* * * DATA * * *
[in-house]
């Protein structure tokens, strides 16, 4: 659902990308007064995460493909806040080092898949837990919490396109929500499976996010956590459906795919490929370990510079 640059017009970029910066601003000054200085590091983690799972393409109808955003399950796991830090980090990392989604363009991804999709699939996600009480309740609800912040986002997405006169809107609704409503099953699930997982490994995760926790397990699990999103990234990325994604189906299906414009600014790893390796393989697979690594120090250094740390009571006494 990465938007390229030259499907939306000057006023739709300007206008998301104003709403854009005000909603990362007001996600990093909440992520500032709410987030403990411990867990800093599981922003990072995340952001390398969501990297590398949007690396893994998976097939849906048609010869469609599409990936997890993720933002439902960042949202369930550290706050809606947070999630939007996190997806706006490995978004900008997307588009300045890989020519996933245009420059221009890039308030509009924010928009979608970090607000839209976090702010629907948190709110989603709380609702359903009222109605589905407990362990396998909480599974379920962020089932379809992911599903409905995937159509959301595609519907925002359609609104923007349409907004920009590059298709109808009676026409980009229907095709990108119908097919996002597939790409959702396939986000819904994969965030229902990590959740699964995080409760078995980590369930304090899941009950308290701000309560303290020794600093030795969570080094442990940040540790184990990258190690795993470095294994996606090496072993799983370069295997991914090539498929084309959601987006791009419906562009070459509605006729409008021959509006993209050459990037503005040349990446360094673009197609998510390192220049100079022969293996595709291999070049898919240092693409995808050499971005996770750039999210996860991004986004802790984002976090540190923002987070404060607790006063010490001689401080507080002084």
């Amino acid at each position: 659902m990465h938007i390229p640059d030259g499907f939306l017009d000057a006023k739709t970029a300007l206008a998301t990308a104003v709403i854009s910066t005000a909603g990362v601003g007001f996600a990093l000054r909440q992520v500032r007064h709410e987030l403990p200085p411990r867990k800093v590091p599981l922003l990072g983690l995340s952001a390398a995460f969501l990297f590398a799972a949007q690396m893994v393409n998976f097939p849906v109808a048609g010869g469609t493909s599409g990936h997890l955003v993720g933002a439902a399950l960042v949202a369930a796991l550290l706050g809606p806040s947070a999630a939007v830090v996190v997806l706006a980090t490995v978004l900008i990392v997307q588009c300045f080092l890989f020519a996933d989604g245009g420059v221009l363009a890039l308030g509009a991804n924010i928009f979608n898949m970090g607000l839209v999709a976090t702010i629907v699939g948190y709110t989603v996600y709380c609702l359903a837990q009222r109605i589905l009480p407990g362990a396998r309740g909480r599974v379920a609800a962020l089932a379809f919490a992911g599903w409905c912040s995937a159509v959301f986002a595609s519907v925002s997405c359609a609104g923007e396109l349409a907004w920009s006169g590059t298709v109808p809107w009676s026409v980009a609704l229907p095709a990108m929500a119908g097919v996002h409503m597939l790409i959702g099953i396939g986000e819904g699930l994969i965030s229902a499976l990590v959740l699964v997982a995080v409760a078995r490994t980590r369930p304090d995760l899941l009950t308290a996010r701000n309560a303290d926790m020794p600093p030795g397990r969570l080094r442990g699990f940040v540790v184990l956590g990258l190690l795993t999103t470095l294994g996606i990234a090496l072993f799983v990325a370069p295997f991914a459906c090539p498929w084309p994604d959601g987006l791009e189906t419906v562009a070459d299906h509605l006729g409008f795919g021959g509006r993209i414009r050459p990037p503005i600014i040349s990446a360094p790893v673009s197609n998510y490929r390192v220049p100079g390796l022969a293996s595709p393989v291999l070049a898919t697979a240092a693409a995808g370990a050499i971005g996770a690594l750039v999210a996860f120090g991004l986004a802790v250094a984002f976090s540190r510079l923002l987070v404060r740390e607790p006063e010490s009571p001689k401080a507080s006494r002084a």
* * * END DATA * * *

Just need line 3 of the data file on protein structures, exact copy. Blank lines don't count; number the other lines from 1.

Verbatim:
């Amino acid at each position: 659902m990465h938007i390229p640059d030259g499907f939306l017009d000057a006023k739709t970029a300007l206008a998301t990308a104003v709403i854009s910066t005000a909603g990362v601003g007001f996600a990093l000054r909440q992520v500032r007064h709410e987030l403990p200085p411990r867990k800093v590091p599981l922003l990072g983690l995340s952001a390398a995460f969501l990297f590398a799972a949007q690396m893994v393409n998976f097939p849906v109808a048609g010869g469609t493909s599409g990936h997890l955003v993720g933002a439902a399950l960042v949202a369930a796991l550290l706050g809606p806040s947070a999630a939007v830090v996190v997806l706006a980090t490995v978004l900008i990392v997307q588009c300045f080092l890989f020519a996933d989604g245009g420059v221009l363009a890039l308030g509009a991804n924010i928009f979608n898949m970090g607000l839209v999709a976090t702010i629907v699939g948190y709110t989603v996600y709380c609702l359903a837990q009222r109605i589905l009480p407990g362990a396998r309740g909480r599974v379920a609800a962020l089932a379809f919490a992911g599903w409905c912040s995937a159509v959301f986002a595609s519907v925002s997405c359609a609104g923007e396109l349409a907004w920009s006169g590059t298709v109808p809107w009676s026409v980009a609704l229907p095709a990108m929500a119908g097919v996002h409503m597939l790409i959702g099953i396939g986000e819904g699930l994969i965030s229902a499976l990590v959740l699964v997982a995080v409760a078995r490994t980590r369930p304090d995760l899941l009950t308290a996010r701000n309560a303290d926790m020794p600093p030795g397990r969570l080094r442990g699990f940040v540790v184990l956590g990258l190690l795993t999103t470095l294994g996606i990234a090496l072993f799983v990325a370069p295997f991914a459906c090539p498929w084309p994604d959601g987006l791009e189906t419906v562009a070459d299906h509605l006729g409008f795919g021959g509006r993209i414009r050459p990037p503005i600014i040349s990446a360094p790893v673009s197609n998510y490929r390192v220049p100079g390796l022969a293996s595709p393989v291999l070049a898919t697979a240092a693409a995808g370990a050499i971005g996770a690594l750039v999210a996860f120090g991004l986004a802790v250094a984002f976090s540190r510079l923002l987070v404060r740390e607790p006063e010490s009571p001689k401080a507080s006494r002084a």